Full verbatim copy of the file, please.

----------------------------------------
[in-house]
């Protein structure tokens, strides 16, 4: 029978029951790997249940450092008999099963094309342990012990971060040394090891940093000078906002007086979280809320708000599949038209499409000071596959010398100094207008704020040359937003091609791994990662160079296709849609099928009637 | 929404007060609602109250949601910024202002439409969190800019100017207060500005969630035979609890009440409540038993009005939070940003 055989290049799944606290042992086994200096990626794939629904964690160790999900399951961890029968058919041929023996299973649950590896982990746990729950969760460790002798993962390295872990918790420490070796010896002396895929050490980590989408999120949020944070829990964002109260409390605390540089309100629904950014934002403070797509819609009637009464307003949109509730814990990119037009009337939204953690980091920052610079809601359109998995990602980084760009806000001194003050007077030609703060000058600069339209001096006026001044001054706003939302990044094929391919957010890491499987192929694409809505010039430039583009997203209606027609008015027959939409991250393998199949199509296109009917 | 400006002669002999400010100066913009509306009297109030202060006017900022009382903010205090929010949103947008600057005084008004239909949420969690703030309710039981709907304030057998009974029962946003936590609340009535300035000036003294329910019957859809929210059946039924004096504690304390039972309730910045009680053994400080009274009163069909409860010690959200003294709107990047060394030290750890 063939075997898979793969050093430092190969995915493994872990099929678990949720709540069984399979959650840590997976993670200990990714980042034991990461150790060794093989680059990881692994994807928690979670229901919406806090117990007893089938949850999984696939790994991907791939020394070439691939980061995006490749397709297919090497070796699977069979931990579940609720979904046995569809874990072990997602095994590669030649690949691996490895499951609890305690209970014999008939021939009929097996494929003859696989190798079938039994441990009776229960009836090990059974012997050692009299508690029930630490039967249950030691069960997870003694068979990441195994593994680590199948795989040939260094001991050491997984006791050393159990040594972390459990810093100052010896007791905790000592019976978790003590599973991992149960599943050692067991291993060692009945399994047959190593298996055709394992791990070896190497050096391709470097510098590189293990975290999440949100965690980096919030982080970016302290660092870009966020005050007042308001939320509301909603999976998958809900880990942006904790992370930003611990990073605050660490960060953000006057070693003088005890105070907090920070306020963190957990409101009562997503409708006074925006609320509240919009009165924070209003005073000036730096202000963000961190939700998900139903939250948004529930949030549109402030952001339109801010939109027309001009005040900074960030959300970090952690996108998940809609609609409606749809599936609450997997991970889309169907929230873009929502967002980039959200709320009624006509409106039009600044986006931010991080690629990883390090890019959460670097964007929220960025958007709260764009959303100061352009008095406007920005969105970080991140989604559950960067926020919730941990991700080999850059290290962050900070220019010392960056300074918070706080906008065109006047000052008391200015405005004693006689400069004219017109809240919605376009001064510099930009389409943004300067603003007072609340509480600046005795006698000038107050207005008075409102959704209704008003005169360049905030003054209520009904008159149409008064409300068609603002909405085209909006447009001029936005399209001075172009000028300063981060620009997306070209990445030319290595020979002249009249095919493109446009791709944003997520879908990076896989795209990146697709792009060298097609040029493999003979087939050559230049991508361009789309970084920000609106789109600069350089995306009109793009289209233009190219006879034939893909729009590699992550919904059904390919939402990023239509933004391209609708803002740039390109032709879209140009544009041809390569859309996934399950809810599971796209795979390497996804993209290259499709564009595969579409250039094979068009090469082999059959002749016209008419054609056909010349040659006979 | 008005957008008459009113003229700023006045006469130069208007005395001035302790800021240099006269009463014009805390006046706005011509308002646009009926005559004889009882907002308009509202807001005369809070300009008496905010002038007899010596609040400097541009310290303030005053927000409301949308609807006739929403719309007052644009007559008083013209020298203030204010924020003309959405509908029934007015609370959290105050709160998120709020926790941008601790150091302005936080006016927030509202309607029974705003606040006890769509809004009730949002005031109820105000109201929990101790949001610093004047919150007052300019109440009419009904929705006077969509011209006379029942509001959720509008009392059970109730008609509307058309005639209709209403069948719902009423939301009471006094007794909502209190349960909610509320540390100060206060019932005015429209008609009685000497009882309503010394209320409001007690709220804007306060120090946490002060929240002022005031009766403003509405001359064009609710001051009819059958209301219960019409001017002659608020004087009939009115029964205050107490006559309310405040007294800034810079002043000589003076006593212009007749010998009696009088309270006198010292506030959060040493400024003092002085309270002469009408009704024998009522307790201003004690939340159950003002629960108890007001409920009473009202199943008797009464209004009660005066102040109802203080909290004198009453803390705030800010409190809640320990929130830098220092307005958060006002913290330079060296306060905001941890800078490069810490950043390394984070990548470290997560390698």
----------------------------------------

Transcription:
[in-house]
């Protein structure tokens, strides 16, 4: 029978029951790997249940450092008999099963094309342990012990971060040394090891940093000078906002007086979280809320708000599949038209499409000071596959010398100094207008704020040359937003091609791994990662160079296709849609099928009637 | 929404007060609602109250949601910024202002439409969190800019100017207060500005969630035979609890009440409540038993009005939070940003 055989290049799944606290042992086994200096990626794939629904964690160790999900399951961890029968058919041929023996299973649950590896982990746990729950969760460790002798993962390295872990918790420490070796010896002396895929050490980590989408999120949020944070829990964002109260409390605390540089309100629904950014934002403070797509819609009637009464307003949109509730814990990119037009009337939204953690980091920052610079809601359109998995990602980084760009806000001194003050007077030609703060000058600069339209001096006026001044001054706003939302990044094929391919957010890491499987192929694409809505010039430039583009997203209606027609008015027959939409991250393998199949199509296109009917 | 400006002669002999400010100066913009509306009297109030202060006017900022009382903010205090929010949103947008600057005084008004239909949420969690703030309710039981709907304030057998009974029962946003936590609340009535300035000036003294329910019957859809929210059946039924004096504690304390039972309730910045009680053994400080009274009163069909409860010690959200003294709107990047060394030290750890 063939075997898979793969050093430092190969995915493994872990099929678990949720709540069984399979959650840590997976993670200990990714980042034991990461150790060794093989680059990881692994994807928690979670229901919406806090117990007893089938949850999984696939790994991907791939020394070439691939980061995006490749397709297919090497070796699977069979931990579940609720979904046995569809874990072990997602095994590669030649690949691996490895499951609890305690209970014999008939021939009929097996494929003859696989190798079938039994441990009776229960009836090990059974012997050692009299508690029930630490039967249950030691069960997870003694068979990441195994593994680590199948795989040939260094001991050491997984006791050393159990040594972390459990810093100052010896007791905790000592019976978790003590599973991992149960599943050692067991291993060692009945399994047959190593298996055709394992791990070896190497050096391709470097510098590189293990975290999440949100965690980096919030982080970016302290660092870009966020005050007042308001939320509301909603999976998958809900880990942006904790992370930003611990990073605050660490960060953000006057070693003088005890105070907090920070306020963190957990409101009562997503409708006074925006609320509240919009009165924070209003005073000036730096202000963000961190939700998900139903939250948004529930949030549109402030952001339109801010939109027309001009005040900074960030959300970090952690996108998940809609609609409606749809599936609450997997991970889309169907929230873009929502967002980039959200709320009624006509409106039009600044986006931010991080690629990883390090890019959460670097964007929220960025958007709260764009959303100061352009008095406007920005969105970080991140989604559950960067926020919730941990991700080999850059290290962050900070220019010392960056300074918070706080906008065109006047000052008391200015405005004693006689400069004219017109809240919605376009001064510099930009389409943004300067603003007072609340509480600046005795006698000038107050207005008075409102959704209704008003005169360049905030003054209520009904008159149409008064409300068609603002909405085209909006447009001029936005399209001075172009000028300063981060620009997306070209990445030319290595020979002249009249095919493109446009791709944003997520879908990076896989795209990146697709792009060298097609040029493999003979087939050559230049991508361009789309970084920000609106789109600069350089995306009109793009289209233009190219006879034939893909729009590699992550919904059904390919939402990023239509933004391209609708803002740039390109032709879209140009544009041809390569859309996934399950809810599971796209795979390497996804993209290259499709564009595969579409250039094979068009090469082999059959002749016209008419054609056909010349040659006979 | 008005957008008459009113003229700023006045006469130069208007005395001035302790800021240099006269009463014009805390006046706005011509308002646009009926005559004889009882907002308009509202807001005369809070300009008496905010002038007899010596609040400097541009310290303030005053927000409301949308609807006739929403719309007052644009007559008083013209020298203030204010924020003309959405509908029934007015609370959290105050709160998120709020926790941008601790150091302005936080006016927030509202309607029974705003606040006890769509809004009730949002005031109820105000109201929990101790949001610093004047919150007052300019109440009419009904929705006077969509011209006379029942509001959720509008009392059970109730008609509307058309005639209709209403069948719902009423939301009471006094007794909502209190349960909610509320540390100060206060019932005015429209008609009685000497009882309503010394209320409001007690709220804007306060120090946490002060929240002022005031009766403003509405001359064009609710001051009819059958209301219960019409001017002659608020004087009939009115029964205050107490006559309310405040007294800034810079002043000589003076006593212009007749010998009696009088309270006198010292506030959060040493400024003092002085309270002469009408009704024998009522307790201003004690939340159950003002629960108890007001409920009473009202199943008797009464209004009660005066102040109802203080909290004198009453803390705030800010409190809640320990929130830098220092307005958060006002913290330079060296306060905001941890800078490069810490950043390394984070990548470290997560390698």